Using controlled experiments, we examine how individuals make choices when faced with multiple options. Choice tasks are designed to mimic the selection of health insurance, prescription drug, or retirement savings plans. In our experiment, available options can be objectively ranked, allowing us to examine optimal decision making. First, the probability of a person selecting the optimal option declines as the number of options increases, with the decline being more pronounced for older subjects. Second, heuristics differ by age, with older subjects relying more on suboptimal decision rules. In a heuristics validation experiment, older subjects make worse decisions than younger subjects.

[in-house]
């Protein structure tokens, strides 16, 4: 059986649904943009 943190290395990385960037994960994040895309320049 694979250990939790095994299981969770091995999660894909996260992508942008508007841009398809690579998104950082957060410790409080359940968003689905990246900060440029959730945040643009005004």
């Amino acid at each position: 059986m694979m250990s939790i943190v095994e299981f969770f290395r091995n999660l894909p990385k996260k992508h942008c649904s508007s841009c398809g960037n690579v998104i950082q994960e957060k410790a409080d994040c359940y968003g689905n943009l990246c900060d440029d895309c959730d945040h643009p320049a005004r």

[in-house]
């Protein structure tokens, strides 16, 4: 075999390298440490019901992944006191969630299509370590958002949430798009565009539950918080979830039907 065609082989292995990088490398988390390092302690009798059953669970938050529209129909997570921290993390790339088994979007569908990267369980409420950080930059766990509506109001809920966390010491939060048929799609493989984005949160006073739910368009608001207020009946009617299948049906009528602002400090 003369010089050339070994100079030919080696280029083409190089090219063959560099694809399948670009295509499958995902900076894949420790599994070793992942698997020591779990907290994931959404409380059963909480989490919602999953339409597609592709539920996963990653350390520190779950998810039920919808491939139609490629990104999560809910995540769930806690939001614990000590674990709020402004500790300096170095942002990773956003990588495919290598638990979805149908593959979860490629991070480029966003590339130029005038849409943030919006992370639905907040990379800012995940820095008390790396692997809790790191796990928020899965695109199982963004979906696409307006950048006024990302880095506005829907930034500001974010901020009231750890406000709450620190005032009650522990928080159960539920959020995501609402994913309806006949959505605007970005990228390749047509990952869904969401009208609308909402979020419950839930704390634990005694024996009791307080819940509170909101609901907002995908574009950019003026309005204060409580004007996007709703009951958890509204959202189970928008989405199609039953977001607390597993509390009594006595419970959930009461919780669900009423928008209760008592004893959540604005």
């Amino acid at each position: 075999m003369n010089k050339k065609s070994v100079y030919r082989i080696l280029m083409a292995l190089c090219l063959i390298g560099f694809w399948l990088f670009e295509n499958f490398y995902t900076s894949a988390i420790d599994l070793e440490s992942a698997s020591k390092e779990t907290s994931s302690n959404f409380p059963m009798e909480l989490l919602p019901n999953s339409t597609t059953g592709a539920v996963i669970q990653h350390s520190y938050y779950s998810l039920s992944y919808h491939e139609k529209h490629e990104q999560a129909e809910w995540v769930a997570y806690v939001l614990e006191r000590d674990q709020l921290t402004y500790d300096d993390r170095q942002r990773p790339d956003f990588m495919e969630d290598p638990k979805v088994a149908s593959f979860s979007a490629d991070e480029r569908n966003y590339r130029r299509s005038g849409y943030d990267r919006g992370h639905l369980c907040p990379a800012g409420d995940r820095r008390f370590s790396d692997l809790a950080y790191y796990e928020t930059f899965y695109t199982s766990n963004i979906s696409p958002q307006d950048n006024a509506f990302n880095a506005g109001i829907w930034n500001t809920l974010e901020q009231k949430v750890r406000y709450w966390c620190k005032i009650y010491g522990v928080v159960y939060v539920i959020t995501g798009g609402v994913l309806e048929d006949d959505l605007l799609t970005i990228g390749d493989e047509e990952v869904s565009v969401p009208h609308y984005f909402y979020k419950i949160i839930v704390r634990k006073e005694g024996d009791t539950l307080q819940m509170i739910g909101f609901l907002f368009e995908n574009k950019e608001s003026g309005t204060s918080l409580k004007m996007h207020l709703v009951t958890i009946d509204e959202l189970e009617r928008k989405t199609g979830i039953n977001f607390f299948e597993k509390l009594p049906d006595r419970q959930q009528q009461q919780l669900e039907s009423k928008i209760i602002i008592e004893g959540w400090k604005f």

Besedeš, Tibor, Cary Deck, Sudipta Sarangi, and Mikhael Shor. "Age effects and heuristics in decision making." Review of Economics and Statistics 94.2 (2012): 580-595. doi: 10.1162/REST_a_00174
This is a pre-copy-editing, author-produced PDF of an article accepted for publication in Review of Economics and Statistics, volume 94, issue 2, 2012 following peer review. The definitive publisher-authenticated version is available at DOI: 10.1162/REST_a_00174.